If the Sundance Institute or the AFI ever offers a course advising directors of successful first films what to avoid the second time around, "Mallrats" could be at the heart of the curriculum.
Written and directed by the talented Kevin Smith, whose ultra-low-budget "Clerks" was an exuberant and anarchic delight, "Mallrats" is a numbing and dispiriting experience aimed at the least discriminating parts of the teen-age audience. The only reason anyone old enough to vote might want to attend is to learn from someone else's experience what mistakes not to make.
Lesson One: Don't repeat yourself. Magic is not going to strike twice. Though having random folks hanging out at a convenience store was hilarious in "Clerks," having random folks hanging out in a suburban mall feels false, contrived and nowhere near as clever.
Lesson Two: Don't go out with a slapdash script. An afternoon spent at that mall by two pals who are dumped by their girlfriends may arguably be enough to base a movie on, but this picture's forced and unfocused dialogue sinks "Mallrats" like a stone.
For the record, Rene (Shannen Doherty) has broken up with Brodie (Jason Lee) because he spends too much time with his comic book collection and his Sega games. And Brandi (Claire Forlani) has split with T.S. (Jeremy London) because he can't understand why she has to be a contestant on her dad's "Truth or Date" TV game show. Or something.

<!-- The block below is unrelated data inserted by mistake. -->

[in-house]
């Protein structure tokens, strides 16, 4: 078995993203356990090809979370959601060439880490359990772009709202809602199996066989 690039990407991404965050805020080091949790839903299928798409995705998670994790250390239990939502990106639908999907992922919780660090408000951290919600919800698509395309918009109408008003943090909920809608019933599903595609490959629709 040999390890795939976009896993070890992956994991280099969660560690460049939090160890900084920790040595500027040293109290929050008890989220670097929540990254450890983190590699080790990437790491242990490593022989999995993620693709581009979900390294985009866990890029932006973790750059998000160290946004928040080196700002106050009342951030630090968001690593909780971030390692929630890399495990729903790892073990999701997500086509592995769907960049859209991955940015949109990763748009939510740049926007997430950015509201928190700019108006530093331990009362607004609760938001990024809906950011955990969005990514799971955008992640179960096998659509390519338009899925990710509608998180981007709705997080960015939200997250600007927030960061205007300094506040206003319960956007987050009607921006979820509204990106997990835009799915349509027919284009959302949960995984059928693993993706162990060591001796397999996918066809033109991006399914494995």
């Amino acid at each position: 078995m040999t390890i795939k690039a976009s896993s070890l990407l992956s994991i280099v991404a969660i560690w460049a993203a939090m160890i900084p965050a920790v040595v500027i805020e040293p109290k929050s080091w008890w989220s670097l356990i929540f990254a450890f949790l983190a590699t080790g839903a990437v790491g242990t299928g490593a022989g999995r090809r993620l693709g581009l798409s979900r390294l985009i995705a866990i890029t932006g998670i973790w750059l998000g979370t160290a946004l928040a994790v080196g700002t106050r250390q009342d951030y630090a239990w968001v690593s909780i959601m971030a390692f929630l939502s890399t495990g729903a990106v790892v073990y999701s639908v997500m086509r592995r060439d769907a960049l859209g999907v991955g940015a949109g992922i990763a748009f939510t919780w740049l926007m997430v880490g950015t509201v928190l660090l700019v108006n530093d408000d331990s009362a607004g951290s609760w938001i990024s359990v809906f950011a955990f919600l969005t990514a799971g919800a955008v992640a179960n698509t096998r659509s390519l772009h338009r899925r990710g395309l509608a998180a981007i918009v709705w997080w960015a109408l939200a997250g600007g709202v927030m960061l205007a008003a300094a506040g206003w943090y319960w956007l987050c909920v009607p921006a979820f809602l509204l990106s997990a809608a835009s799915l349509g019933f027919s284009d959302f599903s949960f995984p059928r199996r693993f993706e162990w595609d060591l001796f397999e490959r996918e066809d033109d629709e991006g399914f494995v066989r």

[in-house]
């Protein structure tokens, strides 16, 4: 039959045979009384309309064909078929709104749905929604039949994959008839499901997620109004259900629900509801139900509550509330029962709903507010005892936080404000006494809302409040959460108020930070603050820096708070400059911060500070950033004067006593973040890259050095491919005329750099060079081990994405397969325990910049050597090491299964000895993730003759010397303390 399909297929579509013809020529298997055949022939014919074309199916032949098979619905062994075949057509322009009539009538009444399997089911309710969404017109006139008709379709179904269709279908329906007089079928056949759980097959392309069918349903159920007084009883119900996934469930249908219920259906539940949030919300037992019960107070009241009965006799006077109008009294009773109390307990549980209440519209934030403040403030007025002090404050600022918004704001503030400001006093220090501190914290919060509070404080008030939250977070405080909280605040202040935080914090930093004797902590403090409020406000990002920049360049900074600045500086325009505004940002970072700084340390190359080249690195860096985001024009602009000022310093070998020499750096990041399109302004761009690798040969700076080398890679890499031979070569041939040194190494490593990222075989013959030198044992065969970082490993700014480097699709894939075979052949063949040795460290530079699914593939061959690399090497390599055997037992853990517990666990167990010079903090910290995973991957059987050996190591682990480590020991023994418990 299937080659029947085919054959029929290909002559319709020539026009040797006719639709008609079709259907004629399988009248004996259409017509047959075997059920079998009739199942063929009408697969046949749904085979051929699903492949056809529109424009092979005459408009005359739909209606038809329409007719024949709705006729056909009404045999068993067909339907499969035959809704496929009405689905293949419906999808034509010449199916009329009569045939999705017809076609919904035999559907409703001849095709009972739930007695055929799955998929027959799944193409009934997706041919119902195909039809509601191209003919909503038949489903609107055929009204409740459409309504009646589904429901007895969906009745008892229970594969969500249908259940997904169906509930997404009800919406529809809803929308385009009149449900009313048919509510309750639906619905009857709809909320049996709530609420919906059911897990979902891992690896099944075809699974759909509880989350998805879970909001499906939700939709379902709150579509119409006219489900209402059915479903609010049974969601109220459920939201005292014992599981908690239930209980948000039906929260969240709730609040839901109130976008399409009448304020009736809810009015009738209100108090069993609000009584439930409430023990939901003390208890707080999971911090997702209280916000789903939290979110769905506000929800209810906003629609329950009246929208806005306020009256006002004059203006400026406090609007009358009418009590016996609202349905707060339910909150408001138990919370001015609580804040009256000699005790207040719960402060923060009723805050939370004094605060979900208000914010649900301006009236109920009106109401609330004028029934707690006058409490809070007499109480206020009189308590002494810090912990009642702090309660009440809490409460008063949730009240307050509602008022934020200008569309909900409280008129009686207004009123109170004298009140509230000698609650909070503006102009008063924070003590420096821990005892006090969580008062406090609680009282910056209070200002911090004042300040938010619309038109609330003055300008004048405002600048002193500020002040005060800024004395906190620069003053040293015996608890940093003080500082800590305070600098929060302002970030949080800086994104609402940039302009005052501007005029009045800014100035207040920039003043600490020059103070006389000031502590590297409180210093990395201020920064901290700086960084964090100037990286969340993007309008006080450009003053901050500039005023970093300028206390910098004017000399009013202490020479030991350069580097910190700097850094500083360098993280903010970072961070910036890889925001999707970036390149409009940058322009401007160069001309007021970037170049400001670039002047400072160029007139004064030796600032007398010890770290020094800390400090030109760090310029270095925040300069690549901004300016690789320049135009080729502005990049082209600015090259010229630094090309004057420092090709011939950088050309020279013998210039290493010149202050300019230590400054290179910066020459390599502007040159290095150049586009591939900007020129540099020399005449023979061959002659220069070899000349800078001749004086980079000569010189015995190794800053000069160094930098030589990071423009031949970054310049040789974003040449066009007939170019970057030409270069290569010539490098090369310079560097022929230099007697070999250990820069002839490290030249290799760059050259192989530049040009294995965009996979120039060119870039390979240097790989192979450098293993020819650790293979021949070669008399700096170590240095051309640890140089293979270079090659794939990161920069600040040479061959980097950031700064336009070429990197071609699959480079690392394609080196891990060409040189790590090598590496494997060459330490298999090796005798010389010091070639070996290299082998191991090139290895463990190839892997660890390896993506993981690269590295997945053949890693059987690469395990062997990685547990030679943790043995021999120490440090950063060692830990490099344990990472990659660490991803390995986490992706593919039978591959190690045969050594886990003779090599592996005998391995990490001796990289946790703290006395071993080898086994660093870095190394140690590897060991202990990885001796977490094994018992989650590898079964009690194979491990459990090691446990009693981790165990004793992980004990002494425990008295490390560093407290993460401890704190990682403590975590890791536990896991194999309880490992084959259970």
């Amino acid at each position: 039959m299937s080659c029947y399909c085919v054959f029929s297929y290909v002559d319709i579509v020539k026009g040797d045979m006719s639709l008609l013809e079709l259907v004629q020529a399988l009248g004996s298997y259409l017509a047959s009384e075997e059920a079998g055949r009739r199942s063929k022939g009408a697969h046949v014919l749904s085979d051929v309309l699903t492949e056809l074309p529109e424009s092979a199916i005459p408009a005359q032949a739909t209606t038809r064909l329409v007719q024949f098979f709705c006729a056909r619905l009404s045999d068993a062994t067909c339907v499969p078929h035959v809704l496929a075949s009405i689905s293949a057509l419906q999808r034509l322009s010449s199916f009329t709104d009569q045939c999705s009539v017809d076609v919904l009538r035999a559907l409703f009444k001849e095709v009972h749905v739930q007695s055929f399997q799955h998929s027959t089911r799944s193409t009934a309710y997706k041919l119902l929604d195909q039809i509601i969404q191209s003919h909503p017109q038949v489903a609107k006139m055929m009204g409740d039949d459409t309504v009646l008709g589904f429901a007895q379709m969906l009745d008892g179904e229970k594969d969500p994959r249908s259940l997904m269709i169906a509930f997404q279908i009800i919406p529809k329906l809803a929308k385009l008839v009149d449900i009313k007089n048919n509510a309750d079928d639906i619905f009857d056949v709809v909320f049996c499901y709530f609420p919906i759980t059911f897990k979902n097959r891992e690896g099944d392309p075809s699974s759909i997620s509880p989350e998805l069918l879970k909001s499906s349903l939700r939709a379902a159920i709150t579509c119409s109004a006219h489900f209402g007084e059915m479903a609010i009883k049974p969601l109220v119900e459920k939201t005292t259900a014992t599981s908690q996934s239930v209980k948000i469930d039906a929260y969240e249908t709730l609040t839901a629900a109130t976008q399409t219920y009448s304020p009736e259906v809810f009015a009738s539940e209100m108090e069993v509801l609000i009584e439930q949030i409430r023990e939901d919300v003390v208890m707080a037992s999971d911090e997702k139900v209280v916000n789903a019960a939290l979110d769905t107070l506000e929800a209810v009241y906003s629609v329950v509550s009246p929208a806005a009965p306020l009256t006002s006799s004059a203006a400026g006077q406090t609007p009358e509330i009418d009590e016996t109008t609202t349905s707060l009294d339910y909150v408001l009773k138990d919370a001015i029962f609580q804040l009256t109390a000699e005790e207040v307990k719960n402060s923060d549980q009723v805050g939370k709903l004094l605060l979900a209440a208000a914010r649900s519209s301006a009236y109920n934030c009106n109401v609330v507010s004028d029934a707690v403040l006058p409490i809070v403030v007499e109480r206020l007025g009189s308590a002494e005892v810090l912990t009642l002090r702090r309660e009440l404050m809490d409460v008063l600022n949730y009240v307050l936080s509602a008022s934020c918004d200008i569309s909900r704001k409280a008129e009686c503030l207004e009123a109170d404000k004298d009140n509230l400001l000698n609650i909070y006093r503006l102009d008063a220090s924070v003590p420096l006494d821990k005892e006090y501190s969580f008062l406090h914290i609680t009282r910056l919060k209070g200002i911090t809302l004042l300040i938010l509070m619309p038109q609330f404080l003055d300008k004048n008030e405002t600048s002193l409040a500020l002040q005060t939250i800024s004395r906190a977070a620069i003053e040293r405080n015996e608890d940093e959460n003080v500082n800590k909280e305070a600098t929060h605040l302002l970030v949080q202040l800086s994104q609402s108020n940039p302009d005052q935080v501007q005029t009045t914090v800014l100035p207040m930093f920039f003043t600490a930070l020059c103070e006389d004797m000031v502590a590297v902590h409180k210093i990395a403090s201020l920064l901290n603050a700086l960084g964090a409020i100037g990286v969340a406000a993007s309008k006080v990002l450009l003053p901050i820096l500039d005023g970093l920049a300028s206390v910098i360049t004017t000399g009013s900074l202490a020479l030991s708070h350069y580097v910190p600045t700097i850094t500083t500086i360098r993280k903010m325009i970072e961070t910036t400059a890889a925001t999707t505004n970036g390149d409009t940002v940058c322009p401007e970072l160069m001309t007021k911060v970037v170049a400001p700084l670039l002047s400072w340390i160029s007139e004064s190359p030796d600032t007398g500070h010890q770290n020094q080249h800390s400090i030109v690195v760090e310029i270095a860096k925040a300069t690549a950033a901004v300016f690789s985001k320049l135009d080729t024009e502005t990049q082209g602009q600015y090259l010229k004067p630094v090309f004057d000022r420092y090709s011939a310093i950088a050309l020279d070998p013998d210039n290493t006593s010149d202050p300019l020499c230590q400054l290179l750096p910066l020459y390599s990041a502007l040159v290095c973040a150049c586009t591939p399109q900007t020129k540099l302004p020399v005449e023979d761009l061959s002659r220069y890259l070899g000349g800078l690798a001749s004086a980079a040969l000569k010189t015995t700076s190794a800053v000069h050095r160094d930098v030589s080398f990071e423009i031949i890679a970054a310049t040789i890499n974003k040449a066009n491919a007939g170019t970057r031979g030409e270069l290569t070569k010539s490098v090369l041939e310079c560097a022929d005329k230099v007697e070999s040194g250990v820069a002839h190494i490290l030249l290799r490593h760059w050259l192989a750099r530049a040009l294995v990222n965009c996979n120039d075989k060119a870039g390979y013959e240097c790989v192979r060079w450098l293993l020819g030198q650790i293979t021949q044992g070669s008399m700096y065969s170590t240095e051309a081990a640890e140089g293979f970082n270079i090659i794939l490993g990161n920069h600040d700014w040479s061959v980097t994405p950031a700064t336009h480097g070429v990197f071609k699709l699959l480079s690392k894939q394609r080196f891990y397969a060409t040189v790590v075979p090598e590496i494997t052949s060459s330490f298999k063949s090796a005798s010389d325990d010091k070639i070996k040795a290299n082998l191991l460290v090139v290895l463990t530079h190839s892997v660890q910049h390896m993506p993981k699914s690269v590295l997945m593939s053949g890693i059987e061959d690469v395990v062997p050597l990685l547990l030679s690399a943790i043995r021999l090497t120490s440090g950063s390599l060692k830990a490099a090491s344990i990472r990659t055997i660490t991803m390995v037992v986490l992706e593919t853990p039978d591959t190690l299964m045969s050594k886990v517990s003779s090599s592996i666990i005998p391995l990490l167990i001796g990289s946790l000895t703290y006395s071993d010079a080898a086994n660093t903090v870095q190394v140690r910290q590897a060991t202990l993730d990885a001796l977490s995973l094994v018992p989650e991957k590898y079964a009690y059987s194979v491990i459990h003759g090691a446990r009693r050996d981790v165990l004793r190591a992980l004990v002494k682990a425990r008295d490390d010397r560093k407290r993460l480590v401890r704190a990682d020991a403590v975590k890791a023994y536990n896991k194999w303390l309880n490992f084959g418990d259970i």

Lesson Three: Don't think the addition of the name star you can now afford is going to help you out. Shannen Doherty of "Beverly Hills, 90210" does as adequate a job as anyone else in this unchallenged cast, but her presence can in no way rescue a film that has forgotten Lessons One and Two.
Lesson Four: Don't assume bathroom humor is cool. Yes, Jim Carrey made millions for all concerned with that particular brand of juvenalia, but Carrey is not in this movie and running jokes about bodily functions are not automatically winning if you're old enough to cross the street by yourself.
Lesson Five: Don't count on the good feelings generated by your first film to carry over to your second. At one advance screening of "Mallrats," the most frequently overheard conversation was those who'd seen "Clerks" desperately trying to convince those who hadn't that it really was a movie worth watching.
About the only thing to survive from "Clerks" are the characters of Silent Bob (played by Smith himself) and his sidekick Jay (Jason Mewes), and even they have lost a good deal of their comic effectiveness. When this film ends with the on-screen notice that "Jay and Silent Bob will return in 'Chasing Amy,' " it feels more like a warning than a prediction.
* MPAA rating: R, for strong language, including sexual dialogue, and for some scenes of sexuality and drug content. Times guidelines: some pointless nudity and infantile bathroom humor.
Shannen Doherty: Rene
Jeremy London: T.S.
Jason Lee: Brodie
Claire Forlani: Brandi
Ben Affleck: Shannon
Joey Lauren Adams: Gwen
Renee Humphrey: Tricia
An Alphaville in association with View Askew Productions production, released by Gramercy Pictures. Director Kevin Smith. Producers James Jacks, Sean Daniels, Scott Mosier. Screenplay Kevin Smith. Cinematographer David Klein. Editor Paul Dixon. Costumes Dana Allyson. Music Ira Newborn. Production design Dina Lipton. Art director Sue Savage. Set decorator Diana Stoughton. Running time: 1 hour, 37 minutes.
* In general release throughout Southern California.